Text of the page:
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Showing Demonstrated Interest

Below are actions students can take to show “demonstrated interest” in colleges and universities. Showing demonstrated interest can help gain admission at some colleges and universities.


After submitting an application there are some actions students can take that will make a difference at many colleges, particularly independent colleges and universities. It’s called “demonstrated interest.” Students show demonstrated interest when they take various actions that signal to schools that students are seriously interested. And it can possibly increase chances of admission.


Not all colleges factor demonstrated interest into their admission process; but many do. Some schools let students know that they are looking for various types of contact. Other schools keep track of contacts, but do not tell applicants.


That some schools consider demonstrated interest can motivate applicants to interact with colleges in ways that they would not have otherwise. In the process applicants can make contacts that are beneficial.

An applicant that submits the Common Application and makes no other contact with a school will have less change of being admitted than an applicant that has had other contacts with that school. While this may not seem fair to some applicants, schools want to admit students who are genuinely interested in attending. Schools want a high “yield,” which is the percentage of students they admit who actually enroll. If they only receive an application and nothing else, that is not encouraging to them.

There are several actions that can be taken to show demonstrated interest. Not all of these ways have to be completed (for example, an interview is one way, but does not have to be done).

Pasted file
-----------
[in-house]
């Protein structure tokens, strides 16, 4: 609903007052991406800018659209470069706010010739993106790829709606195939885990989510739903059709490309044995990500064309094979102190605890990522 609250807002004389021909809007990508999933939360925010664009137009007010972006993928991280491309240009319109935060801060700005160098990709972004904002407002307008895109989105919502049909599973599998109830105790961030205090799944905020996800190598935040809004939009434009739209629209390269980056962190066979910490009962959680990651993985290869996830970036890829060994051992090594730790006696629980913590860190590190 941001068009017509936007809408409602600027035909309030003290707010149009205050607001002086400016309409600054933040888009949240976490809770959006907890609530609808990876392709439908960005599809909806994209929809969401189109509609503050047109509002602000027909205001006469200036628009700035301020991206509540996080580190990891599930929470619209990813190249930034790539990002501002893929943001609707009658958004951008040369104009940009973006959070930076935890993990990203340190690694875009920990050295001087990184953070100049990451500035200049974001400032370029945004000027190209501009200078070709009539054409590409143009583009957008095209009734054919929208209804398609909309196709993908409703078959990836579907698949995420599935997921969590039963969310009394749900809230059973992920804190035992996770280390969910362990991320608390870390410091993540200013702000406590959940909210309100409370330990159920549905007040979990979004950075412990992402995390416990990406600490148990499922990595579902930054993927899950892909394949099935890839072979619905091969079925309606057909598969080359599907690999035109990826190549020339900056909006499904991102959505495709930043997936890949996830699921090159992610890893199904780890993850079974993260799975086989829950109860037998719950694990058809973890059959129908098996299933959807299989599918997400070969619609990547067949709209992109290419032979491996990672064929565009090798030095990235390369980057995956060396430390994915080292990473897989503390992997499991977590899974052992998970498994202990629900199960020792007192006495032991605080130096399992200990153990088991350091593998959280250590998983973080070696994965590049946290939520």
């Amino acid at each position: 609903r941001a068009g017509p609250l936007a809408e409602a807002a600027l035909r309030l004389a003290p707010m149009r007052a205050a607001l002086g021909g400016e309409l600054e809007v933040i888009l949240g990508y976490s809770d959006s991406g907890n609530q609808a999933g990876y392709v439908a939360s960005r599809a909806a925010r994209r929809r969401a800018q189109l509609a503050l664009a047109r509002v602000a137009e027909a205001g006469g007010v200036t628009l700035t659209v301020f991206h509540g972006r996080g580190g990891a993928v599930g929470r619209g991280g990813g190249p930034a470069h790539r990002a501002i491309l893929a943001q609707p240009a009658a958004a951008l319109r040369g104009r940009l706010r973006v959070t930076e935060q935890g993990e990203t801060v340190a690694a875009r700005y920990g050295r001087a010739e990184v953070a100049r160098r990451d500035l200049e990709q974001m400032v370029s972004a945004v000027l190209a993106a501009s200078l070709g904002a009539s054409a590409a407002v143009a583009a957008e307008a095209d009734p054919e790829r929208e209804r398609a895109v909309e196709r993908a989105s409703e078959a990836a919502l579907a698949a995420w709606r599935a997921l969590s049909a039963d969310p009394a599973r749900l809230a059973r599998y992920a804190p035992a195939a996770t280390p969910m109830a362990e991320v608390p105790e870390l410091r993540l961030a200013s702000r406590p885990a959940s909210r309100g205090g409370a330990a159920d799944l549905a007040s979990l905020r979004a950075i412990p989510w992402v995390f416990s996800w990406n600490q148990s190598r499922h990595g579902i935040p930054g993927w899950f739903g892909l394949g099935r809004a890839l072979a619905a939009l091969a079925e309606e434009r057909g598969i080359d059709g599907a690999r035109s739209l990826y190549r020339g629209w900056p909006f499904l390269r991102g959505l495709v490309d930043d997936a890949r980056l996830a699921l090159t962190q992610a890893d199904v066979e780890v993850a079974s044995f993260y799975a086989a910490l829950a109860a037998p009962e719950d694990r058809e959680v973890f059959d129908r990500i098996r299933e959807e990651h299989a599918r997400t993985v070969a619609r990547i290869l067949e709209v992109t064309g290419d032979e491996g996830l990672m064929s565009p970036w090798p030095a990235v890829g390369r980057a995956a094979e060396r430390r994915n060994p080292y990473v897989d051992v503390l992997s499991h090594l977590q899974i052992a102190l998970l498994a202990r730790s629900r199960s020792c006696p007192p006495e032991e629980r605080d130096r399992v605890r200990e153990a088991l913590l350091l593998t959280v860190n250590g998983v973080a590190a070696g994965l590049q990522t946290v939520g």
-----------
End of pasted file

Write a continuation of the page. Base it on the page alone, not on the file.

1. Applicants can visit schools, before applying or after applying but before the decisions are made. When applicants visit, they should take a student guided tour and fill out the information card so the school knows the applicant has been there.

2. Applicants can have an interview on or off campus, if possible. After the interview, send a thank you note to the interviewer.

3. If an admission counselor comes to an applicant’s school or town and the applicant is invited for an information session or an interview the applicant should go. If the applicant cannot go, he/she should respond to the invitation with gratitude and explain why he/she can’t make it: an exam, a game, a play rehearsal, etc.


4. Students should keep in touch with the admission counselor who visits the student’s region and is the first reader of the school’s applications. If the student receives recognition for something after sending in the application, the student should let him or her know about it. This could be recognition that’s academic, athletic, artistic, or for some extracurricular activity.


5. If an applicant is interested in a particular major, the student can contact that department to find out about internship opportunities or areas of professors’ emphases. If a professor is impressed with the student’s level of interest, he or she is likely to let the admission office know.


6. Similarly, if there is a particular activity that interests the applicant he or she can be in touch with the person in charge: soccer coach, Hillel Director, head of the music or theater department, debate team coach, faculty advisor to the campus newspaper, etc.


It is not possible to figure out which schools include demonstrated interest in their admission decision. Students should not spend time trying to figure this out, but should spend time demonstrating genuine interest in each college to which they have applied.